DENVER– Colorado Attorney General John Suthers today announced that Colorado will receive approximately $7.7 million dollars from Johnson & Johnson and its subsidiary, Janssen Pharmaceuticals (NYSE: JNJ) in a settlement resolving allegations of illegal off-label marketing activities of the drugs Risperdal and Invega.
The settlement, which includes the federal government, Colorado, and a majority of the states, requires the company to pay a total of $1.2 billion in settlement money. In addition, Janssen has agreed to plead guilty to federal criminal charges relating to introducing a misbranded drug into interstate commerce. The agreement will resolve four federal qui tam (whistleblower) lawsuits.
In August, 2012, Colorado Attorney General Suthers announced that he and 37 other Attorneys General reached a record $181 million dollar settlement with Janssen over accusations that the company was improperly marketing Risperdal, Risperdal Consta, Risperdal M-Tab and Invega. This settlement compliments that action by now addressing the issues Medicaid endured by the off-label marketing abuses by the company.
“These funds are another significant recovery for Colorado’s Medicaid program,” commented Attorney General Suthers. “Colorado will not tolerate conduct that threatens the integrity of our Medicaid program and risks funds that care for needy Colorado citizens.”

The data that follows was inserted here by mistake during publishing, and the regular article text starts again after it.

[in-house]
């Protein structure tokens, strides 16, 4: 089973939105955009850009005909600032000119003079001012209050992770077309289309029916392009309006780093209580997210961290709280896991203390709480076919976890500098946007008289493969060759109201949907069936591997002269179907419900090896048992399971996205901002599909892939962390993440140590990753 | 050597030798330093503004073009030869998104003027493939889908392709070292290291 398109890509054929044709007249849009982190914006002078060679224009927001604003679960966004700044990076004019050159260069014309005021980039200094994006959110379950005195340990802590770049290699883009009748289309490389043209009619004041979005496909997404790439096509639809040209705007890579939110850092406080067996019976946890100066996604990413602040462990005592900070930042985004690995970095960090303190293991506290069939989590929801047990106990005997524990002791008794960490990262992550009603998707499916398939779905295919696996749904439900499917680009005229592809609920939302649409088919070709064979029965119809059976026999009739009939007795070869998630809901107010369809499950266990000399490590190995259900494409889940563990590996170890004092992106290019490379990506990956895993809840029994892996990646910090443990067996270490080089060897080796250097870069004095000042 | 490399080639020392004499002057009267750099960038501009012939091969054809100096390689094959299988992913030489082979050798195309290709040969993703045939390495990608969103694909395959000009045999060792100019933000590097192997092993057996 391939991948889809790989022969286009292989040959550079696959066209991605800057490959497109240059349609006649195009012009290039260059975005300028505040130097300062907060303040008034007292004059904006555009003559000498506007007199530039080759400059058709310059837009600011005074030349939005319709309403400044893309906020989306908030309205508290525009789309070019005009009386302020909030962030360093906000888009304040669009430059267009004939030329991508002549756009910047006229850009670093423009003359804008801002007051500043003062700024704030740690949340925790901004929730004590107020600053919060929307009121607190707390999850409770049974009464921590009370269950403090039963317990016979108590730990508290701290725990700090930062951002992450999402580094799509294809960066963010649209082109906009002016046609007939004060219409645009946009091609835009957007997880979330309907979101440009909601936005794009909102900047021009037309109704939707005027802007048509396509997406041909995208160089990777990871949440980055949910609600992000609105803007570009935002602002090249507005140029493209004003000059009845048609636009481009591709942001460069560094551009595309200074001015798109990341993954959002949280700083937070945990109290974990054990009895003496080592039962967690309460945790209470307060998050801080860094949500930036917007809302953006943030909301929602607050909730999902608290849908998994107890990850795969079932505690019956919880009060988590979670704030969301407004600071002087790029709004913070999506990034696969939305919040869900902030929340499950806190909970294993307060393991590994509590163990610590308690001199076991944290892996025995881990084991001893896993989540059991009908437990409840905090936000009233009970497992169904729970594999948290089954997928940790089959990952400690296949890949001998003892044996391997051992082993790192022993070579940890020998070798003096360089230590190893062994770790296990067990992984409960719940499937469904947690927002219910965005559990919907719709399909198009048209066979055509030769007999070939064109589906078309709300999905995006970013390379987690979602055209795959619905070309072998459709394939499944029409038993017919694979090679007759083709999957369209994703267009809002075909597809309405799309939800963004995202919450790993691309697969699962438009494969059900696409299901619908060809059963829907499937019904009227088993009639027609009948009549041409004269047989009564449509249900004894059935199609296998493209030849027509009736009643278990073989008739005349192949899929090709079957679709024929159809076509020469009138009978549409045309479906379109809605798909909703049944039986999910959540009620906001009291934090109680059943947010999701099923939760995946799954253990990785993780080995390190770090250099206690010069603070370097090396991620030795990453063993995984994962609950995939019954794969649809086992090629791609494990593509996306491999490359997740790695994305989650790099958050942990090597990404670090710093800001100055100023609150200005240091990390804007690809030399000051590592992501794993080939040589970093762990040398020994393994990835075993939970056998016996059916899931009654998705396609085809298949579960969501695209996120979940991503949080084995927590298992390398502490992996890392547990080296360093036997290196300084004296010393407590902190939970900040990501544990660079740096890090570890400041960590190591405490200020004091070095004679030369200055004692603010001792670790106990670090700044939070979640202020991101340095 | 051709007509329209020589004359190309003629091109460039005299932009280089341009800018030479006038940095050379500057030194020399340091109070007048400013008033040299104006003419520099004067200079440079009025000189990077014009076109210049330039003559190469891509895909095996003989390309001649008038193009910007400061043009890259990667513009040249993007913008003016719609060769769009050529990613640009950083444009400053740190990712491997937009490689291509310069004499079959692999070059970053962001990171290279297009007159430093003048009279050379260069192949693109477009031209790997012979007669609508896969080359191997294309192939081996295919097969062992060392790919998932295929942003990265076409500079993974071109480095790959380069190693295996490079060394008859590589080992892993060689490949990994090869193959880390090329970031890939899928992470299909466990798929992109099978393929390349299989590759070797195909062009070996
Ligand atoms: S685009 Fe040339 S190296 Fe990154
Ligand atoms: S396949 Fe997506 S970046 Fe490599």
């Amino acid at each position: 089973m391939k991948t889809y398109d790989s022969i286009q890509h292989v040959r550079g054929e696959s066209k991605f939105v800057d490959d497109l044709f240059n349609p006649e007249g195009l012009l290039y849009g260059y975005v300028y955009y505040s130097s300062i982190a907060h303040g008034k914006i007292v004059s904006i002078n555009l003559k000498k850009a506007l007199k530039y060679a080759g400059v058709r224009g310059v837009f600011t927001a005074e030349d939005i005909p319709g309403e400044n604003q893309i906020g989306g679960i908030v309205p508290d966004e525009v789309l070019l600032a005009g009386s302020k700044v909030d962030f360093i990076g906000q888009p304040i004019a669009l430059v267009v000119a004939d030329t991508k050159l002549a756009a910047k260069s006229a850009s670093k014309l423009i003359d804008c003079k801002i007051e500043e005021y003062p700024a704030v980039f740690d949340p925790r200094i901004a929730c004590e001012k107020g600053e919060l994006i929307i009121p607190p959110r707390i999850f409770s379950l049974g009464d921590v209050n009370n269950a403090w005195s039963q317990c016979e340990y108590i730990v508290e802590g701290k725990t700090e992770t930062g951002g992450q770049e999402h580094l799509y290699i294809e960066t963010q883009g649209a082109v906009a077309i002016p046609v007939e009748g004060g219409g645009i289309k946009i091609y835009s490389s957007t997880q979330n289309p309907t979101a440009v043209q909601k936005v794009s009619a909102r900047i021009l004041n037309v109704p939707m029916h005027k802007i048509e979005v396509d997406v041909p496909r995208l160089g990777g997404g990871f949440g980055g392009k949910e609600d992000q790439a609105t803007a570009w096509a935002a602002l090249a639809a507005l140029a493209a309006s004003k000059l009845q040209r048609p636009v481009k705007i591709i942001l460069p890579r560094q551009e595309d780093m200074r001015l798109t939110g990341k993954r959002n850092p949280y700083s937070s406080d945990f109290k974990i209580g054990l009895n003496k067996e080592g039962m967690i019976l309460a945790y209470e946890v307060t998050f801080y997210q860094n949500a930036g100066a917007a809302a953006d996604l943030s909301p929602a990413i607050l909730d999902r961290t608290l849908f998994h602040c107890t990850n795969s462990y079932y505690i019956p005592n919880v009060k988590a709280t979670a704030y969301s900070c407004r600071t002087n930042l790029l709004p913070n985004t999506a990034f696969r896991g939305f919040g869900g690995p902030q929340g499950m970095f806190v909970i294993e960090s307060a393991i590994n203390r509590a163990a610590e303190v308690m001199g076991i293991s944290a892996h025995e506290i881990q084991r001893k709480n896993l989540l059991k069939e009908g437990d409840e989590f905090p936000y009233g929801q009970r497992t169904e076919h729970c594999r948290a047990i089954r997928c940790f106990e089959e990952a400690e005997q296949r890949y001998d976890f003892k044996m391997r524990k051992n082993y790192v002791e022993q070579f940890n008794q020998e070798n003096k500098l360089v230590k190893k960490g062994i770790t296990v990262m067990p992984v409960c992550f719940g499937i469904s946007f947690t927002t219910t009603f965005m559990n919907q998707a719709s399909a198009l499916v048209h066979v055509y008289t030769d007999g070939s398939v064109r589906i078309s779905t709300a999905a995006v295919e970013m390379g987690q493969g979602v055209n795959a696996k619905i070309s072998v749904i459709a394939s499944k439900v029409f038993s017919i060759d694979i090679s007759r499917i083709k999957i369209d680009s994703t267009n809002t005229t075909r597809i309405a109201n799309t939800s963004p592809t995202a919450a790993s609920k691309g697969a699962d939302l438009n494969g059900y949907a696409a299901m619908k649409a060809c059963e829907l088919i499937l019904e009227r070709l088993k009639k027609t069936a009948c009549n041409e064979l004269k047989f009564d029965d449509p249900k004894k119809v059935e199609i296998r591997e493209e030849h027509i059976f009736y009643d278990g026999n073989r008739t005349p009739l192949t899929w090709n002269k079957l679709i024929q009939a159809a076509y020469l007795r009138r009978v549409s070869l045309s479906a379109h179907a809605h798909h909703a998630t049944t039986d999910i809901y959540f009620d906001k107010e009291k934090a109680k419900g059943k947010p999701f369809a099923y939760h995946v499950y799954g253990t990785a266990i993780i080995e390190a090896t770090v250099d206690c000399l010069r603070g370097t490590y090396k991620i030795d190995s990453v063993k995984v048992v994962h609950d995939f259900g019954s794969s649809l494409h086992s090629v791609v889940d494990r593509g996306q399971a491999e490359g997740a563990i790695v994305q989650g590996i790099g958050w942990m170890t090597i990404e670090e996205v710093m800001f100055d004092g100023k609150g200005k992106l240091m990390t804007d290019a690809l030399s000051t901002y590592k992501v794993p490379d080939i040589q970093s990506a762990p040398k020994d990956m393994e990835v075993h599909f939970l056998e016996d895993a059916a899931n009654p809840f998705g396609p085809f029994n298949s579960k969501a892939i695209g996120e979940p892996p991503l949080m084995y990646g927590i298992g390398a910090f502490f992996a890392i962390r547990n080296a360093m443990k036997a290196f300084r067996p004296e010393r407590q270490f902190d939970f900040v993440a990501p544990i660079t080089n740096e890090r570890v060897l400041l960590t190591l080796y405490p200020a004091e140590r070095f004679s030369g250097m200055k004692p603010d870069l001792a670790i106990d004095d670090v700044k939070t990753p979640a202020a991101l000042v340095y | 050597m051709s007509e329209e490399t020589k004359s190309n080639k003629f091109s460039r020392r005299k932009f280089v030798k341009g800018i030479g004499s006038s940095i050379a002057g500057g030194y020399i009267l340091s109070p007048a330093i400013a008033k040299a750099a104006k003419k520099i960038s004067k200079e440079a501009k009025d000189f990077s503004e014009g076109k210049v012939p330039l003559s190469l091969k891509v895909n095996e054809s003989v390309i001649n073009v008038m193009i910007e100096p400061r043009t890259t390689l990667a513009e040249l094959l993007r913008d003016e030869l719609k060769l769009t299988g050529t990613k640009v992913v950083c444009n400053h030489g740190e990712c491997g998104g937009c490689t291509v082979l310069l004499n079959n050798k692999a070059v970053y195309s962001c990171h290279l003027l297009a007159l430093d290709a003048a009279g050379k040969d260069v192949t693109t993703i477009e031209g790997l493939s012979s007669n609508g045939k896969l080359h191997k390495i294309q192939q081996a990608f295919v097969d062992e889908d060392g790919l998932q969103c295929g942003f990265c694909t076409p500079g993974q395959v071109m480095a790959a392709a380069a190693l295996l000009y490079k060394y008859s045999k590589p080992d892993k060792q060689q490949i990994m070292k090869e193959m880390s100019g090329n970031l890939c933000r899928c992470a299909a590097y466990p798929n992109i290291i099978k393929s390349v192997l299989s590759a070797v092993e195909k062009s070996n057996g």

Risperdal and Invega are “atypical antipsychotics,” used to treat certain psychological disorders. The federal government alleged that J&J promoted the sale and use of the drugs for certain uses not approved by the federal government. While physicians are generally free to prescribe FDA-approved drugs for “off label” uses, with few exceptions drug manufacturers are not permitted to directly promote or market their drugs for such uses. Moreover, Colorado and other Medicaid programs usually do not pay for prescriptions for off-label purposes.
The claims alleged that J&J engaged in off-label marketing and kickback schemes designed to increase the prescribing of Risperdal and Invega for patient populations for which there was no FDA approval, such as children and the elderly, and for uses that were not FDA-approved such as dementia, attention and hyperactivity disorders, conduct disorders, and various other mental diagnoses.
Since Medicaid programs are funded in part by the federal government, a portion of the $7.7 million will be returned to the federal government to compensate it for its share of Colorado’s losses. Colorado’s Department of Healthcare Policy & Financing will receive almost $3 million directly.
The Colorado Attorney General’s Medicaid Fraud Control Unit facilitated Colorado’s portion of the settlement. In addition to the monetary recovery, J&J will enter into a Corporate Integrity Agreement with the federal government, under which the U.S. Department of Health and Human Services will closely monitor the company’s future marketing and sales practices.
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